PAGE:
Successful marketing ad campaigns involve repetition.  Prospects have to get used to seeing your name, your product, your service, your offer.

An elementary school teacher friend says that kids have to be exposed to a fact five times before they can recall seeing it.  That principle holds for adults and advertisements.

Rather than have my client blow his budget on a one-shot-wonder ad, we talked about how to make the appearance in the magazine part of a barrage of information.  It turns out that he has been asked to present workshops at the major annual conference for his clients’ industry next spring.

Perfect!  We talked about how to leverage his seminar appearance to make his single ad effective.  By the time prospective clients see his name in the event announcement, see his name in the program, see his name on the presentation room doorway, and see his panel name card, his magazine ad can be memorable.  “Oh, yeah. Wasn’t he the guy from the conference?”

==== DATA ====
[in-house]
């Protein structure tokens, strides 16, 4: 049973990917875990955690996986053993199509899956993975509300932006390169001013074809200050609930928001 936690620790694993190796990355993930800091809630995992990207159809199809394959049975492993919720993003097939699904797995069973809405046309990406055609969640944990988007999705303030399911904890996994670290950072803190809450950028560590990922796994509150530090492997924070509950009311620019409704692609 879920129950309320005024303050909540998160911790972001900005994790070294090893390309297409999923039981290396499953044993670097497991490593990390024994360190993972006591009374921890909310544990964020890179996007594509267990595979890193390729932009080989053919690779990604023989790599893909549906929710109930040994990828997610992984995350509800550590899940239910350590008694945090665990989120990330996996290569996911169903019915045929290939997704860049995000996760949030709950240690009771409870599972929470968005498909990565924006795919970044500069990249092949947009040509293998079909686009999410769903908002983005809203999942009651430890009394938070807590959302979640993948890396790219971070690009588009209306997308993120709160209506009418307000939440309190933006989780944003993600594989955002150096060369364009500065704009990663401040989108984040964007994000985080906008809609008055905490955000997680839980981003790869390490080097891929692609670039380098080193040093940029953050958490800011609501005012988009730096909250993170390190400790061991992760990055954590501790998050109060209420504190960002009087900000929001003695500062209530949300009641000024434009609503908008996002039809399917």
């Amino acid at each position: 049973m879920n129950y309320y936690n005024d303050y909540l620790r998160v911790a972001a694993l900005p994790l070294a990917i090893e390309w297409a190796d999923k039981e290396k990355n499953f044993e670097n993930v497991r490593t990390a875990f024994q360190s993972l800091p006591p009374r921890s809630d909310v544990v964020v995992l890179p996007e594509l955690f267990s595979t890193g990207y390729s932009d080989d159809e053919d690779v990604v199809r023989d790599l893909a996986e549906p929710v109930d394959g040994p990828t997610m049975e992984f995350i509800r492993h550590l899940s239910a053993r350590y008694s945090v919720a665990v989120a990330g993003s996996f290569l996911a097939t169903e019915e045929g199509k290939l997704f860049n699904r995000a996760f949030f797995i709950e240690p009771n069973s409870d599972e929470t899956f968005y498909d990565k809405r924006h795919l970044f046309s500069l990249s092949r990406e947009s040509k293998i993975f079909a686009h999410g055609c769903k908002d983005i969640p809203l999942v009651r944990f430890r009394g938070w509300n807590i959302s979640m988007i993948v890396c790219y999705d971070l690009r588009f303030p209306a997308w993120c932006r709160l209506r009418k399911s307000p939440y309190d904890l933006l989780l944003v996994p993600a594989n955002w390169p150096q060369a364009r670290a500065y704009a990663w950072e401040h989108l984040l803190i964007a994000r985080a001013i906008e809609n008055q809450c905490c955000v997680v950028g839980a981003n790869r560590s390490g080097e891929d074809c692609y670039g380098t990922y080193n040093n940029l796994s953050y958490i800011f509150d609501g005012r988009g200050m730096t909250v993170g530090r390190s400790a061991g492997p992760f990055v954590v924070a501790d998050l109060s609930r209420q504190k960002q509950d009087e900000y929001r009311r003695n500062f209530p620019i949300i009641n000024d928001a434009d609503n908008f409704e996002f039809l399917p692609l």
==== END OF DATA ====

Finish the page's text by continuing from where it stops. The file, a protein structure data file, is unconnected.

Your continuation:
Yes, I would be delighted to craft a print or direct mail ad for you.  Of course.  But, before you spend your money with me and the publisher, let’s have an effective, multiple mention campaign mapped out.

By |2010-10-05T13:39:11-07:00October 5th, 2010|Marketing|0 Comments

Electronic Marketing is Marketing

I have been working with some new clients this month.  Not only are they new to me, but they’re new to using the Internet for their own business.

My task has been to reassure them that everything they thought they know about marketing and sales still applies.  The medium may be unfamiliar, but the basics of marketing are constant. Home Page